Saturday, March 10, 2012

the vocation to become fully awake (solitude)

"The solitary is one who is called to make one of the most terrible decisions possible to man: the decision to disagree completely with those who imagine that the call to diversion and self-deception is the voice of truth and who can summon the full authority of their own prejudice to prove it.  He is therefore bound to sweat blood in anguish, in order to be loyal to God, to the Mystical Christ, and to humanity as a whole, rather than to the idol which is offered to him, for his homage, by a particular group.  He must renounce the blessing of every convenient illusion that absolves him from responsibility when he is untrue to his deepest self and to his inmost truth - the image of God in his own soul.

"The price of fidelity in such a task is a completely dedicated humility - an emptiness of heart in which self-assertion has no place.  For if he is not empty and undivided in his inmost soul, the solitary will be nothing more than an individualist.  And in that case, his non-conformity is nothing but an act of rebellion: the substitution of idols and illusions of his own choosing for those chosen by society.  And this, of course, is the greatest of dangers.  It is both futility and madness.  It leads only to ruin.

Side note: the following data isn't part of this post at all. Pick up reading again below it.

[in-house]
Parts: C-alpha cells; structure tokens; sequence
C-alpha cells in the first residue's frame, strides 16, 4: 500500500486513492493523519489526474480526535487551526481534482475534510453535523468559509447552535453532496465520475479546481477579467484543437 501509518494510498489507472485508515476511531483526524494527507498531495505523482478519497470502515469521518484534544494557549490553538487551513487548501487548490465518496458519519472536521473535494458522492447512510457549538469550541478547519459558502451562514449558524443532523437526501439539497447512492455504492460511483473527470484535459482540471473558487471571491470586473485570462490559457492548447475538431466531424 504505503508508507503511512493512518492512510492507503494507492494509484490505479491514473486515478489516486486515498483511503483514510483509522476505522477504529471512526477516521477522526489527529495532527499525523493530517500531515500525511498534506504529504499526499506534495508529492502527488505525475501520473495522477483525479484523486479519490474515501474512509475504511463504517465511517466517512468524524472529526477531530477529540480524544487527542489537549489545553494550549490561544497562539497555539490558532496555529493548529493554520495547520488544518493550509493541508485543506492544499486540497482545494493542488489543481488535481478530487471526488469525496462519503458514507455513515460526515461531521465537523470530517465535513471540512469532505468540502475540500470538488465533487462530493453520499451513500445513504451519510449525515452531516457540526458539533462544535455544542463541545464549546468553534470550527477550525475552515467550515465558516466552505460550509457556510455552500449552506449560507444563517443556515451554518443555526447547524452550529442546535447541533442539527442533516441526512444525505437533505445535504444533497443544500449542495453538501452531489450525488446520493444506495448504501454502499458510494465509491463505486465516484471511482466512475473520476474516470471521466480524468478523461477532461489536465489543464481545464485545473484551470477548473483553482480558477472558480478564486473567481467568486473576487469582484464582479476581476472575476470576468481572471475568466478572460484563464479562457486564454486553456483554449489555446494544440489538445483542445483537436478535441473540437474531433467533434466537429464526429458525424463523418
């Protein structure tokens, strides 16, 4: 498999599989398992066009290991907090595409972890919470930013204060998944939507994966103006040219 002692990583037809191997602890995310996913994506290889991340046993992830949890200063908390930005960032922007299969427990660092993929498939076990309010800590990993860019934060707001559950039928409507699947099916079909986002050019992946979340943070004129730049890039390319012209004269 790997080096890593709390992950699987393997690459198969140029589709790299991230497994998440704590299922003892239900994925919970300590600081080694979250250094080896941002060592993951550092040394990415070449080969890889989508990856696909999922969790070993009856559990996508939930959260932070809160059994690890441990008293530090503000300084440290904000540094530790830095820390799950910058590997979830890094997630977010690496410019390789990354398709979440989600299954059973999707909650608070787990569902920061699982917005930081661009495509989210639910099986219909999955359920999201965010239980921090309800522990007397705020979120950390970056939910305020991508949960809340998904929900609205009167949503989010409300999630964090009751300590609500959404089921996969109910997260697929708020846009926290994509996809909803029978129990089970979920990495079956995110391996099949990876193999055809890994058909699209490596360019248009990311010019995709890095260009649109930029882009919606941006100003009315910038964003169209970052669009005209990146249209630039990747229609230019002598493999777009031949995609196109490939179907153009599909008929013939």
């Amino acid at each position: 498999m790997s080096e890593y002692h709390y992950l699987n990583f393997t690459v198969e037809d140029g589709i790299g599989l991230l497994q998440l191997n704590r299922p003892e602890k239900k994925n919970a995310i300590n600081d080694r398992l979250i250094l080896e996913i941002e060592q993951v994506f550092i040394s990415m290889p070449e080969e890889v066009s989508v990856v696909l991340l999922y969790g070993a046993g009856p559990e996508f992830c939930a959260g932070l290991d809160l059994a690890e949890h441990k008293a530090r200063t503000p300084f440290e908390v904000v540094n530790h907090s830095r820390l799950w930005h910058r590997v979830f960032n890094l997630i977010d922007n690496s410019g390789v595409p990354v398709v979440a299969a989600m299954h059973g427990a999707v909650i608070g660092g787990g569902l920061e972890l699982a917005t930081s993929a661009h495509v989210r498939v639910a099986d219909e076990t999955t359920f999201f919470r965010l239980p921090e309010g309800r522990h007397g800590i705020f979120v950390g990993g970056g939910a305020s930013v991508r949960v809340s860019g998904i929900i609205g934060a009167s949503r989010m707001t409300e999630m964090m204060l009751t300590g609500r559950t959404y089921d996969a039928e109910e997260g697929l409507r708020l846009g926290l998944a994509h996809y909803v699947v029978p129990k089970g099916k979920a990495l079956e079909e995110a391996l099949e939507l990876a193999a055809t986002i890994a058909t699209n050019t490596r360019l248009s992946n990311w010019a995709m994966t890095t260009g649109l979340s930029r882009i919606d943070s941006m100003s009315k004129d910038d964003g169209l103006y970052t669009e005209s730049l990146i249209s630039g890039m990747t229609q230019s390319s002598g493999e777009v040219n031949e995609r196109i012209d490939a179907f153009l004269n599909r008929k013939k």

"For to forget oneself, at least to the extent of preferring a social myth with a certain limited productiveness, is a lesser evil than clinging to a private myth which is only a sterile dream.  And so, as Heraclitus said long ago, "We must not act and speak like sleepers ... The waking have one common world, but the sleeping turn aside each into a world of his own."  Hence the vocation to solitude is not a vocation to the warm narcissistic dream of a private religion.  It is a vocation to become fully awake, even more than the common somnolence permits one to be, with its arbitrary selection of approved dreams, mixed with a few really valid fruitful conceptions."

-- Thomas Merton, Notes for a Philosophy of Solitude, in the book Disputed Questions (New York: Farrar, Straus and Cudahy, 1960) p. 183-184

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